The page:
Happily, Gus’ story is centered not there, but around a scene of pure Breaking Bad magnificence: his interrogation. It’s clear he’s concerned about the walls closing in as he eyes a wanted poster with a drawing of Victor’s face while waiting in at APD HQ. Confronted with his fingerprints at Gale’s crime scene, Gus barely bats an eye. He explains that Gale was one of the beneficiaries of a chemistry scholarship fund he endowed at UNM in Maximilio’s name. They lost touch, but Gale had recently approached him with an investment opportunity, which Gus interpreted as a naked request for money by a man in financial straits. Gus declined, they had a nice dinner at Gale’s, and the next thing Gus knew, the papers were running stories about the murder.  He has an alibi for the night of the murder—a fundraiser he attended at the hospital. Any further questions?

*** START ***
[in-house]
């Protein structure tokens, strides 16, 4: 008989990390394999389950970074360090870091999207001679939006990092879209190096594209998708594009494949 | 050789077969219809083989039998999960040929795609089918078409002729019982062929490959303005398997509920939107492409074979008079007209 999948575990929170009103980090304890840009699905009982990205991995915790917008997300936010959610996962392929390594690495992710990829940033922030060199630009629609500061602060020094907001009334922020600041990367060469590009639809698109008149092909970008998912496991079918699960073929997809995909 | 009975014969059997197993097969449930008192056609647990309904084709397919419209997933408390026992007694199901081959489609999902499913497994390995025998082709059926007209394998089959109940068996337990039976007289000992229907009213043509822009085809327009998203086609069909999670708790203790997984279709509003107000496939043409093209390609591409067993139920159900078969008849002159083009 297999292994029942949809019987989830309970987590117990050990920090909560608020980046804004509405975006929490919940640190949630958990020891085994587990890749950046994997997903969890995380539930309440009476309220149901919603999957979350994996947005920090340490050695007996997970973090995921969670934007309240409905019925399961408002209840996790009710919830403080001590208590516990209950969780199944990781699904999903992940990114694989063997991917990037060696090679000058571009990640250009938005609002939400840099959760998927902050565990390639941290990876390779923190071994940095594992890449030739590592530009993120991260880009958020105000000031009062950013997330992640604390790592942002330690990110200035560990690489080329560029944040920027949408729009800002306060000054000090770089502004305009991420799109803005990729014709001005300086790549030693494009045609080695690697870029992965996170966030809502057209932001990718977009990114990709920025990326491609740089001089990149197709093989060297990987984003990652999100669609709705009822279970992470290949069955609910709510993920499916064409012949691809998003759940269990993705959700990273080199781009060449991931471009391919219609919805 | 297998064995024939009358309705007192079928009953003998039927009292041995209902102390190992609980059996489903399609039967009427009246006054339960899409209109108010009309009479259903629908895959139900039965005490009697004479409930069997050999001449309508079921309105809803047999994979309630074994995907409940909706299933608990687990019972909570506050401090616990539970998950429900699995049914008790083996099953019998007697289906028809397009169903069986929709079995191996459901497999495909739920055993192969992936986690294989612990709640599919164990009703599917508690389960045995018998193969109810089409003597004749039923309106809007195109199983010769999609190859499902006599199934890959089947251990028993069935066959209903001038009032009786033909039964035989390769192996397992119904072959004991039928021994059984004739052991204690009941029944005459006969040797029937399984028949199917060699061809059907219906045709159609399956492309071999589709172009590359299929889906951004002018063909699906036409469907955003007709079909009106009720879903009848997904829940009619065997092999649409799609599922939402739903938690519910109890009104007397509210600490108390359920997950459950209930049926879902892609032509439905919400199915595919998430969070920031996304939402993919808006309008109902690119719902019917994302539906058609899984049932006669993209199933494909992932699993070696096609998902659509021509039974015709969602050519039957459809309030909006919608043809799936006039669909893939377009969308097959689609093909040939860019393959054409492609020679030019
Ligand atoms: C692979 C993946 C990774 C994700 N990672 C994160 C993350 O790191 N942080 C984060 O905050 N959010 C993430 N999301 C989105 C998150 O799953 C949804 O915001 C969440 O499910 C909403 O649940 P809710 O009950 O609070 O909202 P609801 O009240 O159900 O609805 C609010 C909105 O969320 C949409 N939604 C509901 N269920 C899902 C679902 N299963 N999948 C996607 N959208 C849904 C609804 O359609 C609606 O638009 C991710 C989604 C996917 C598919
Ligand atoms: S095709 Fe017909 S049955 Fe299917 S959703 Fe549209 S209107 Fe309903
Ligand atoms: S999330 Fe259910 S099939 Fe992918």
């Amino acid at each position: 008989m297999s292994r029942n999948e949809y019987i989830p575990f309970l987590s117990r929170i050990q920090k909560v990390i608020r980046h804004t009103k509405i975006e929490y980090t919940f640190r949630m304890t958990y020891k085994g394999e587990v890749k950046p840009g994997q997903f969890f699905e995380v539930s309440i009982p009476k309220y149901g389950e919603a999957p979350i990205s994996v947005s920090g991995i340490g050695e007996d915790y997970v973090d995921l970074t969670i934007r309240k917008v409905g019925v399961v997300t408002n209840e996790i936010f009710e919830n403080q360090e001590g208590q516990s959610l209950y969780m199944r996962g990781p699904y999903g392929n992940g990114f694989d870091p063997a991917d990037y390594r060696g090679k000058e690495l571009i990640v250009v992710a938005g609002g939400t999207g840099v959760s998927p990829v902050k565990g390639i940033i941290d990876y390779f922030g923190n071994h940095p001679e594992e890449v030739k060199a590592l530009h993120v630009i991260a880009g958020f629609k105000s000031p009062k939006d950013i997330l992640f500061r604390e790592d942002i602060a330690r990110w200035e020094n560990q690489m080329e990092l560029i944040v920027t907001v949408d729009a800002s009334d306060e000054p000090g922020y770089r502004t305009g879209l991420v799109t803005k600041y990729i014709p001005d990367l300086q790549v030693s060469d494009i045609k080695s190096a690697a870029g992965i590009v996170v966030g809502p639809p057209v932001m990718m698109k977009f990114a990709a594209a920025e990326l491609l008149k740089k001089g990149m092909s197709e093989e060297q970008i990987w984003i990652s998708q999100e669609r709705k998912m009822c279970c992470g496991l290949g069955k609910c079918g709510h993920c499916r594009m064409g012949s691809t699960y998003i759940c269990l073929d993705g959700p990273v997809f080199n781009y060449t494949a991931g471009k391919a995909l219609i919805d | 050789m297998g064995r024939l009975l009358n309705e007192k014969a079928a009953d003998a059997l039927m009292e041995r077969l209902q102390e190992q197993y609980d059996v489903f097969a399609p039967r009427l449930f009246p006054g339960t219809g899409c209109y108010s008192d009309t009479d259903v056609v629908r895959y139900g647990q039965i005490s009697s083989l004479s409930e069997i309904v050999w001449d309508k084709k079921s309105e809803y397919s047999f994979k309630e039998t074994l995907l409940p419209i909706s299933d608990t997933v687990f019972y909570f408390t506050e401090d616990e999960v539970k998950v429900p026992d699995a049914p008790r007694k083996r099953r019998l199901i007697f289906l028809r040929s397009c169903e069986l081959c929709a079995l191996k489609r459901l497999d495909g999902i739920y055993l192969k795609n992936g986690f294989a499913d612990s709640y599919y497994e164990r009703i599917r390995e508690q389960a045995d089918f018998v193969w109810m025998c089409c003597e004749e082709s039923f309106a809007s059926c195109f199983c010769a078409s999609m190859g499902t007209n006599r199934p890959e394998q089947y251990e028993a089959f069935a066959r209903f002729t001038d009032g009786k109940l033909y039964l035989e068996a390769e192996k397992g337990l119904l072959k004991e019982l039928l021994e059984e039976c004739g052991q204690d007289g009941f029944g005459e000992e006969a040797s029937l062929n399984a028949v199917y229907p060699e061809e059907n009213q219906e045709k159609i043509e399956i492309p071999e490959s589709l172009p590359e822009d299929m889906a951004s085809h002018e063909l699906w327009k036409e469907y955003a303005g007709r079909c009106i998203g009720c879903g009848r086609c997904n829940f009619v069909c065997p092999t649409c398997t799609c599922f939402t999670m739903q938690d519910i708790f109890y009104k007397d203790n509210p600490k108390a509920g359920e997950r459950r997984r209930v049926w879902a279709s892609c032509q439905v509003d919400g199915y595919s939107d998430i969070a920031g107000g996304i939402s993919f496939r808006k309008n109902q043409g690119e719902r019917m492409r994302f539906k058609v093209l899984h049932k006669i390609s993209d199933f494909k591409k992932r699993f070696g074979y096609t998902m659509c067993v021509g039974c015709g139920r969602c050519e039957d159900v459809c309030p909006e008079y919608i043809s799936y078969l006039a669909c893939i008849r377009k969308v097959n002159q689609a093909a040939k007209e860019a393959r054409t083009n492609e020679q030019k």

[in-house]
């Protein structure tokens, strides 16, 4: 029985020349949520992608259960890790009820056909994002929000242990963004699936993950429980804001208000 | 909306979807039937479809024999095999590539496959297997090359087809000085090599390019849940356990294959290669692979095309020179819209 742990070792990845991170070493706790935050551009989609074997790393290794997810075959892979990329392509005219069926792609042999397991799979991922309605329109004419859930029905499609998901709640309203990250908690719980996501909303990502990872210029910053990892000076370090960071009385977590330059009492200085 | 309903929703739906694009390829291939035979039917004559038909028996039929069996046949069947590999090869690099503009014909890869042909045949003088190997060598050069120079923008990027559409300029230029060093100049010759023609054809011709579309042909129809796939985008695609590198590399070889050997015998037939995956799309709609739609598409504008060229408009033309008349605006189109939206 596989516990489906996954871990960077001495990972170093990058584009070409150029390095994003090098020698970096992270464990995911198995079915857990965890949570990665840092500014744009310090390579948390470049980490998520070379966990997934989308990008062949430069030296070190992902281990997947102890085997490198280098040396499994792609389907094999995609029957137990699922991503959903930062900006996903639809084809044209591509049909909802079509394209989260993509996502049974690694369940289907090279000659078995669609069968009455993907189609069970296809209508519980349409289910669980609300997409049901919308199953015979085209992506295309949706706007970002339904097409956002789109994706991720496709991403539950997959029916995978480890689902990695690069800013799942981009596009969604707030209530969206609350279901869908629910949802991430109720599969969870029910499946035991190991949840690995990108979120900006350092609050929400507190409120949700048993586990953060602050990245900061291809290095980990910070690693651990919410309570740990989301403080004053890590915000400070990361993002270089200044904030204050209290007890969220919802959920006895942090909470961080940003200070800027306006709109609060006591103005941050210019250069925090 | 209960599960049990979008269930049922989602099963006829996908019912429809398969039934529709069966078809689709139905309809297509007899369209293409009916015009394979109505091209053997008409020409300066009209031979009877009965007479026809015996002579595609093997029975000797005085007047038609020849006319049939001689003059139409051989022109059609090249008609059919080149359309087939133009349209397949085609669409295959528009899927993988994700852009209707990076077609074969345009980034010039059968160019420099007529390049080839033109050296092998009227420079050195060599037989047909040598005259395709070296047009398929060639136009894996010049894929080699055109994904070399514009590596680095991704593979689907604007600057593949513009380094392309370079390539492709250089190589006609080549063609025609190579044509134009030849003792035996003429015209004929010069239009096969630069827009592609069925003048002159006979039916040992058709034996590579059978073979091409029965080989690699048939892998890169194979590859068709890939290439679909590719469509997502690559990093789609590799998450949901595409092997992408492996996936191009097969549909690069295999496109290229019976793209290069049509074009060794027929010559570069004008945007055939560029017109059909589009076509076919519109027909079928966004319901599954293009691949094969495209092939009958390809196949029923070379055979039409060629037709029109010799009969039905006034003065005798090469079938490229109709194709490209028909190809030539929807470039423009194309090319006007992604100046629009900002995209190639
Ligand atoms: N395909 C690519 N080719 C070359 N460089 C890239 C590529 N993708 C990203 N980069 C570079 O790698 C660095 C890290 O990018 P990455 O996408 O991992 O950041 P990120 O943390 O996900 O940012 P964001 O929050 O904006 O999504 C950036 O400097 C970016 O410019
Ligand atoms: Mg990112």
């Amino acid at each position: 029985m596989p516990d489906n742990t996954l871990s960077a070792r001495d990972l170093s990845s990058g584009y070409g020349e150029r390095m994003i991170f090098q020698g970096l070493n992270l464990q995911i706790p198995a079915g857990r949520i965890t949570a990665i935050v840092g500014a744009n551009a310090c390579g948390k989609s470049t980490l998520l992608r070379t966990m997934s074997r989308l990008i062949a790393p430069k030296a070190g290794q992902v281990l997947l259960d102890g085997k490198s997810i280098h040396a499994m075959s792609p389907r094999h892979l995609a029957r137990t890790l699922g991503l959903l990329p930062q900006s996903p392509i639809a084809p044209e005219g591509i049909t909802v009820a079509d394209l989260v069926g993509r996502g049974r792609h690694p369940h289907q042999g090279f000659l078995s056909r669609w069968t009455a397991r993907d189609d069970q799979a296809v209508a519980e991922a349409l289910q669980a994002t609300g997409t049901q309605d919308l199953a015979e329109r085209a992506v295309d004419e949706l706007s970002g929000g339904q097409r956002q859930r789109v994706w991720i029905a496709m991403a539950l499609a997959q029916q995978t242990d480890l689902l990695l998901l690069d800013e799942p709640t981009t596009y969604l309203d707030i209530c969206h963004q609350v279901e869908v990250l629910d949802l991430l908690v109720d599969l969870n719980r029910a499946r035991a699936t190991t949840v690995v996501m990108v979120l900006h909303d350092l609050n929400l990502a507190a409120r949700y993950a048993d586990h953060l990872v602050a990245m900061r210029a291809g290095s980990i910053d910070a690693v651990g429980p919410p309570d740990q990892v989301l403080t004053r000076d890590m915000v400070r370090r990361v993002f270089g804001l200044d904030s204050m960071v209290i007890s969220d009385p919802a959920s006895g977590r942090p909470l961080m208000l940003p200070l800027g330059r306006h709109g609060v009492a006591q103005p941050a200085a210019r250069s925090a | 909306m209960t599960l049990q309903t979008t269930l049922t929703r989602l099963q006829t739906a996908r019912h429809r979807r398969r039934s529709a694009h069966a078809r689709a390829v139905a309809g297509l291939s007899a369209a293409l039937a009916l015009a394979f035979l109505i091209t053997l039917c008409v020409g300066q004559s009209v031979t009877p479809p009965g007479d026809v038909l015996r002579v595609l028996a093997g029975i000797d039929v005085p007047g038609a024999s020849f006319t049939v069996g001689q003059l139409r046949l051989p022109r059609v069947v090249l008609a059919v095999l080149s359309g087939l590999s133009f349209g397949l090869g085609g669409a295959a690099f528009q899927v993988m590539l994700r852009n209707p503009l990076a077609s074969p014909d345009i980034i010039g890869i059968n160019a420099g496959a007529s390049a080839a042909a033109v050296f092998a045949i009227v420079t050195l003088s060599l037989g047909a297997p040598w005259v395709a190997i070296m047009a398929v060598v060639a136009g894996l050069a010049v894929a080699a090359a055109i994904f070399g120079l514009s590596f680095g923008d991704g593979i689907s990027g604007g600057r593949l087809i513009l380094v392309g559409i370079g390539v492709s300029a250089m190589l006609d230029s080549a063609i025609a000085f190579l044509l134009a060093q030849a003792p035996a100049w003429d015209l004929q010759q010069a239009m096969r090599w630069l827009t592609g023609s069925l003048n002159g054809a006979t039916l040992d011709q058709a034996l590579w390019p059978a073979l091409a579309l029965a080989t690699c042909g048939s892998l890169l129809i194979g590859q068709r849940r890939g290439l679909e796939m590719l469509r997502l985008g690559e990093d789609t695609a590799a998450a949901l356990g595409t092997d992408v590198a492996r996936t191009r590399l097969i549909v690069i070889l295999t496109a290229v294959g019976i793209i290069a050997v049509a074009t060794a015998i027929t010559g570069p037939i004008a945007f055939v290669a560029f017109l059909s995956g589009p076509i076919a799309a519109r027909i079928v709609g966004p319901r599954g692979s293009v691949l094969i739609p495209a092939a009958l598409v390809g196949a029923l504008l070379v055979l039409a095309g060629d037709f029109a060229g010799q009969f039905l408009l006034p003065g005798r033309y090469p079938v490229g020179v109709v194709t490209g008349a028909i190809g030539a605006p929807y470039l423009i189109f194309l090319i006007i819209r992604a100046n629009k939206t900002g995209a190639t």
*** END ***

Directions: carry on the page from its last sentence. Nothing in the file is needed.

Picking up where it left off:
And that’s when Hank pulls out his only remaining ace: Fring’s mysterious Chilean past. Seems he turned up in Mexico in 1986 and entered the U.S. a few years later, all nice and legal, but there are no records of a man with that name in Chile prior to that date. “Is Gustavo Fring your real name?” Hank asks with studied curiosity. Gus is momentarily rattled but easily counters Hank by pointing out the spotty record-keeping in the Pinochet years. Afterward, nobody around the table thinks Gus is hiding anything—except Hank, whose cocky wink at Fring’s farewell turns into crestfallen collapse as soon as he’s gone. It’s a devastating moment for Hank-as-protagonist, whose salvation through detective work was last week’s jump-up-and-cheer moment. But for Gus, it’s a clear, if temporary, win. If Hank continues investigating, it will be on his own: “Miss Daisy with binoculars” as Mike puts it (alluding to Hank’s need to be chauffeured around).